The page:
Where do you see yourself in five years?
Posted on Friday, June 14, 2019 by Maire Gerrard — No comments
If you are in the process of looking for a new role, it is likely that you are more focused on your immediate future than what the next several years hold. Despite this, it is very common for hiring managers to ask about your long-term goals in interviews, so this is something that you should prepare for.
The purpose of asking this question is not to test your psychic prowess, but rather it allows the interviewer to get a feel for your ambitions and how the role might fit with these. They will also want reassurance of your commitment to the job, so it is important to answer honestly but without causing undue apprehension.
Any response you give should be well-matched with the company and role you are interviewing for; anything else could raise a red flag in the mind of the interviewer. For instance, if you are applying for a role in the technology sector, you can comprehend why an employer may doubt your interest if you say you want to pursue a career in teaching long-term.
Similarly, but not quite as obvious, you should make sure you understand the scope of the organisation you are interviewing for, and what they can reasonably offer. As another example, it would be conflicting to say that you plan to work abroad in the next five years if the business only operates nationally. You should also be realistic in your answer, especially if this regards career progression or salary expectations. While it is good to be aspirational, a grossly inflated idea of what is possible in this instance could give cause for wider concern to the interviewer about your ability to execute tasks pragmatically, as well as indicating a lack of understanding about the role and market.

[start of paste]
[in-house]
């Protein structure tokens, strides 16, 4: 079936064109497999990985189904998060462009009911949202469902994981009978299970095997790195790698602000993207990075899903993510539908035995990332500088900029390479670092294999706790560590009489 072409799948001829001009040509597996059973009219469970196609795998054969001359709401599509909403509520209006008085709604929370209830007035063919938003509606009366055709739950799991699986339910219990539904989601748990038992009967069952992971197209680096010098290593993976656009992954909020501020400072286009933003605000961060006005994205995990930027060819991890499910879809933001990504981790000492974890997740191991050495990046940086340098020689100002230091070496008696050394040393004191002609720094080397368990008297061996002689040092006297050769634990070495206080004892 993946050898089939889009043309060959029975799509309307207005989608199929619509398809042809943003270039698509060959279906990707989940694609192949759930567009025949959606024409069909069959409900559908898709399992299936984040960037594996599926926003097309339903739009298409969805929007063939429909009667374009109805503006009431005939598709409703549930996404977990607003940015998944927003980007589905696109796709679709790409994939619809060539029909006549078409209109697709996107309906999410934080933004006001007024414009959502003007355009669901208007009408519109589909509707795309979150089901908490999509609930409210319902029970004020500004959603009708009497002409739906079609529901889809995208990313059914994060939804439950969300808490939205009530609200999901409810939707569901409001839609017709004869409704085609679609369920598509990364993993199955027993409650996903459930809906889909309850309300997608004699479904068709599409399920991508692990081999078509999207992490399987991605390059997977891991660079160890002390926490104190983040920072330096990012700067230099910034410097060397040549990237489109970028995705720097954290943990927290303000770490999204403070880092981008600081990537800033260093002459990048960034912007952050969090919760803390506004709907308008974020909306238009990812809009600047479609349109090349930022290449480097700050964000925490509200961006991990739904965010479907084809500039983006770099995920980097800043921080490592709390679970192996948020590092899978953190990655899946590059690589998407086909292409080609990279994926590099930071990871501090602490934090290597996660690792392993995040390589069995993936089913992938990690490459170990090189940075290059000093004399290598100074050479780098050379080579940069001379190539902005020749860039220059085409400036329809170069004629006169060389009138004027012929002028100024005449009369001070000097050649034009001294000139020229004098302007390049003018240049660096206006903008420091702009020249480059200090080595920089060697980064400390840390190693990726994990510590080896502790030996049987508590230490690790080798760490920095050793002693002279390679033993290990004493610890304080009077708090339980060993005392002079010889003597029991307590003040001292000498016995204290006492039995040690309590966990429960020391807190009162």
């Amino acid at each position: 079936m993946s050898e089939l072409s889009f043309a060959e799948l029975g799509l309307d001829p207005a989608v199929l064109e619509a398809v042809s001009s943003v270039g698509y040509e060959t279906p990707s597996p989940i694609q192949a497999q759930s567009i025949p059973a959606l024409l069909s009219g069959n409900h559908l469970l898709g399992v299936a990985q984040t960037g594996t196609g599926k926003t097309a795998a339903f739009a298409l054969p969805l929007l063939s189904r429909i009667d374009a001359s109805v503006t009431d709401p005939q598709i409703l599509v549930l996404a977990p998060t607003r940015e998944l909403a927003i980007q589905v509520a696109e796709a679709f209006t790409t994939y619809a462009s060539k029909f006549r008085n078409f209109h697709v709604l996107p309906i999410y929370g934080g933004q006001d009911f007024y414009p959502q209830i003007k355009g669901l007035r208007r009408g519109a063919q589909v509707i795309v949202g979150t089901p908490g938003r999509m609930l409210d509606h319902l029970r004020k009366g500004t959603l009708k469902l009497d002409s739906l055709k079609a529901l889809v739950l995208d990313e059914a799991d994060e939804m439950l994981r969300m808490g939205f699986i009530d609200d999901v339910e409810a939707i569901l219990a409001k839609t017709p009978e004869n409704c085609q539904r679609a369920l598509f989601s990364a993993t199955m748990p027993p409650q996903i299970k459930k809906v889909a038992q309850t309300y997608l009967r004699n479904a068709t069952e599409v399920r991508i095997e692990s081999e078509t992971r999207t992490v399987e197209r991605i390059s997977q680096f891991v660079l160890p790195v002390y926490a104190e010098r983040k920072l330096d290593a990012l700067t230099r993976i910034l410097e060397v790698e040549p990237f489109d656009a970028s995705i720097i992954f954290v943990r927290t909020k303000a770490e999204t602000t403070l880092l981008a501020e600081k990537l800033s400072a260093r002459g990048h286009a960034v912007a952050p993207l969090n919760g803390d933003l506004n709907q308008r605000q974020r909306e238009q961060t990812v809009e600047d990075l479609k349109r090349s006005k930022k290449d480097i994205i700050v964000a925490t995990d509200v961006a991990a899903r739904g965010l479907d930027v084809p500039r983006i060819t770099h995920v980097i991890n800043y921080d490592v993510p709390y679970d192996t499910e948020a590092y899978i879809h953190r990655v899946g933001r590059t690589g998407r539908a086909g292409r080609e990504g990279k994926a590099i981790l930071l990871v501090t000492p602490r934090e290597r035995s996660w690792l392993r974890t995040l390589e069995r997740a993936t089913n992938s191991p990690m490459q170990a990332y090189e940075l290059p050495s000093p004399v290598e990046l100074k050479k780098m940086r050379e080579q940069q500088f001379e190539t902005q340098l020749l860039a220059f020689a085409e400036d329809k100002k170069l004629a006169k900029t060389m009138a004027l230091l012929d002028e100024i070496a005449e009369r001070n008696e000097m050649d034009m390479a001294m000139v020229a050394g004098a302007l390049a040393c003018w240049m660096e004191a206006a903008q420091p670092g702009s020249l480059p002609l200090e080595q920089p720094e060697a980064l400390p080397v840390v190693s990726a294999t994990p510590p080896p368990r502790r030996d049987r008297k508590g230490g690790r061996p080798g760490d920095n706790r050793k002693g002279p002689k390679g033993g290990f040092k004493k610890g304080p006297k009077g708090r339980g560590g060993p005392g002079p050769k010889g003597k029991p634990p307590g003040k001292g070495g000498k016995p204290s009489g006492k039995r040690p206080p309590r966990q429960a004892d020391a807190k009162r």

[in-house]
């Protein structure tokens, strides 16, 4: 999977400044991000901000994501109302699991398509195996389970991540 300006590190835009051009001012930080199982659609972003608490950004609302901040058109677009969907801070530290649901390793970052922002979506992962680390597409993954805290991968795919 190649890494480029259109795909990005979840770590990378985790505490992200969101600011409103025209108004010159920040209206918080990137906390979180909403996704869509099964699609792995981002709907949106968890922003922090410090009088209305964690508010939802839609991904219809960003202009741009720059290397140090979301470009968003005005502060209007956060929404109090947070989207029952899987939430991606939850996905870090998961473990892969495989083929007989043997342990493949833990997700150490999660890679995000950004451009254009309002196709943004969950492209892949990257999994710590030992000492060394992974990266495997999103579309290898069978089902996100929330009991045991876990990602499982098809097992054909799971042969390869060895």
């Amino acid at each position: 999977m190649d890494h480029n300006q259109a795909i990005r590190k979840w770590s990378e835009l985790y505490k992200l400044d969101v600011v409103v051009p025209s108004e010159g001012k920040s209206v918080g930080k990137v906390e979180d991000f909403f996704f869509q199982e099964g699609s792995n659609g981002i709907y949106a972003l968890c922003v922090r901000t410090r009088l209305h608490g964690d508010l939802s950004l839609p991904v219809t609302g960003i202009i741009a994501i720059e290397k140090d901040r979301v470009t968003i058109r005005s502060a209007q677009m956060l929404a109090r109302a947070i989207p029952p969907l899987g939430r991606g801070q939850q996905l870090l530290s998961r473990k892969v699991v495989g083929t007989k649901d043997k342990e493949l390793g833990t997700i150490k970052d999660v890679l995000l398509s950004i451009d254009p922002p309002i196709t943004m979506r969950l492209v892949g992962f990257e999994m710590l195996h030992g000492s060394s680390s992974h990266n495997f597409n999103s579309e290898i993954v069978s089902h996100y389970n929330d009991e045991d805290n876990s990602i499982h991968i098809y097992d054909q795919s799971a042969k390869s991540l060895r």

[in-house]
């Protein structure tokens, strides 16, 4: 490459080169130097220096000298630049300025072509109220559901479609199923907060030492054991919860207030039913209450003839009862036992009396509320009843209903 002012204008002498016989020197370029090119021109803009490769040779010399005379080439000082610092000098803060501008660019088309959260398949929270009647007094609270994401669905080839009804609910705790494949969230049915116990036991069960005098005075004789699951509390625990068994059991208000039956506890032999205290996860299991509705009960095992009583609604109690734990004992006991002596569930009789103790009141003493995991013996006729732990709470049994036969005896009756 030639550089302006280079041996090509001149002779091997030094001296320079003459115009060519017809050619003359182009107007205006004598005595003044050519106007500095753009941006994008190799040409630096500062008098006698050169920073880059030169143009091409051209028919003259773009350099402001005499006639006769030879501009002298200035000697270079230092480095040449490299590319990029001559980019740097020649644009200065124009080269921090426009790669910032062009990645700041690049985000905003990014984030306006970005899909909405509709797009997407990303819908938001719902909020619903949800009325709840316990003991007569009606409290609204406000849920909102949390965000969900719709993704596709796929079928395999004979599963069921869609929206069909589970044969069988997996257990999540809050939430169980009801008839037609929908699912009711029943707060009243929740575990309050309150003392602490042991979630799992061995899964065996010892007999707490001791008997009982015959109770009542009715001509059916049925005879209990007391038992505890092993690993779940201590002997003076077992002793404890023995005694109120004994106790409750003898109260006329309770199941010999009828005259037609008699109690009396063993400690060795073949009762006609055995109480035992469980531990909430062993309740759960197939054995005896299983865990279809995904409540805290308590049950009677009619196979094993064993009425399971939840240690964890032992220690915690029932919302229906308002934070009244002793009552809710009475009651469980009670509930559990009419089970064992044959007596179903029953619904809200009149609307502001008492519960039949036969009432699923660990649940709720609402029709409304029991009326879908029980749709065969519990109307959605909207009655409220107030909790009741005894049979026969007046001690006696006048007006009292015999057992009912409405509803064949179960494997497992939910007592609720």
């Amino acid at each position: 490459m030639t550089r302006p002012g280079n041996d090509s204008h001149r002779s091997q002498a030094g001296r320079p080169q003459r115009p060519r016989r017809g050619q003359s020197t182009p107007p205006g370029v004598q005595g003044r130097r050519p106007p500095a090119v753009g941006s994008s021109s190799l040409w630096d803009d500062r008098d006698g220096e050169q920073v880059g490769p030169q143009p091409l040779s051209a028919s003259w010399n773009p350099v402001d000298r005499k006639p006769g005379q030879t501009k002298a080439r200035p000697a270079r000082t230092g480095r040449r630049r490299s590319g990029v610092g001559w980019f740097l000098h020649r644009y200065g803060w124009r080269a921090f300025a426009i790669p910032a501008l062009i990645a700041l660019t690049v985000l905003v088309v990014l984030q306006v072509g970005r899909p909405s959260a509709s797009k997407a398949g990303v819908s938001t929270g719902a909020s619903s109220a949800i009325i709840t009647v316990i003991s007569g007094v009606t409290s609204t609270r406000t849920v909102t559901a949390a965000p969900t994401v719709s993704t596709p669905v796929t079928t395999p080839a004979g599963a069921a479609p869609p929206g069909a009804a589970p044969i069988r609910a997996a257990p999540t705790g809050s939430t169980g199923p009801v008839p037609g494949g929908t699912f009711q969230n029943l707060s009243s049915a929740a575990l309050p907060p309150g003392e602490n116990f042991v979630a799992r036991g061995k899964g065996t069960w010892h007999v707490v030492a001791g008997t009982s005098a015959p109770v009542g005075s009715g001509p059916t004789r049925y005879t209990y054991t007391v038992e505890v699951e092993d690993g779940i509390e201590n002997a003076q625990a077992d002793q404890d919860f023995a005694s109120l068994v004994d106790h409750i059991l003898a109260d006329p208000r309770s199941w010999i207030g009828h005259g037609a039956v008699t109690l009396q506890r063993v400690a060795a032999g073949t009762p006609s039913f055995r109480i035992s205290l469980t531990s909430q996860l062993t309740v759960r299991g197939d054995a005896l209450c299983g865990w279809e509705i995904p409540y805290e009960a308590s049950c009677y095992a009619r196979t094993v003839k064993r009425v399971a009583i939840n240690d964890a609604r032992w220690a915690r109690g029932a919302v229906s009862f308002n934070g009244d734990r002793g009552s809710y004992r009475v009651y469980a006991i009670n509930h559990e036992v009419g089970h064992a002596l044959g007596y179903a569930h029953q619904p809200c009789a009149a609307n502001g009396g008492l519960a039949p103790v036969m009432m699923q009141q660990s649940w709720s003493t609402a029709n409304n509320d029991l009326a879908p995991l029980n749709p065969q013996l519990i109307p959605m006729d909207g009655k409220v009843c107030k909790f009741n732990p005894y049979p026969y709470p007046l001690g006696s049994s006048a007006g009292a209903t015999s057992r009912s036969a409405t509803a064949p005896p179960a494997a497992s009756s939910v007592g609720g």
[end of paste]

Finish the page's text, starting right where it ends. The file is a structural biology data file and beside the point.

Broad is better
You will have researched the company thoroughly and from this should have an idea of how your career could take shape. However, it is impossible to predict the future with pinpoint accuracy, so it is safer to keep your answer overarching rather than offering a very specific objective.
This will emphasise that you are open minded and a happy to grow with the business. An example response might be that you see yourself taking the lead on major projects, as this shows drive but an openness as to what those projects might be.
While an interviewer will appreciate that it is difficult to predict exactly where you will be in your career in five years, they need to be assured that you have a long-term outlook in other areas of your life. This can be demonstrated by telling them about personal goals you have and are currently working towards. Whether this is to buy a house, improve your golf handicap or learn another language, it will show you have aspirations and a drive to achieve them.
Keep it positive
Finally, this question is not just about showing you are willing to have a future with the company; you should demonstrate your excitement at the prospect of it. Not only will this reassure the hiring manager of your commitment, but will further convince them that you bode to be a positive and enthusiastic addition to the team.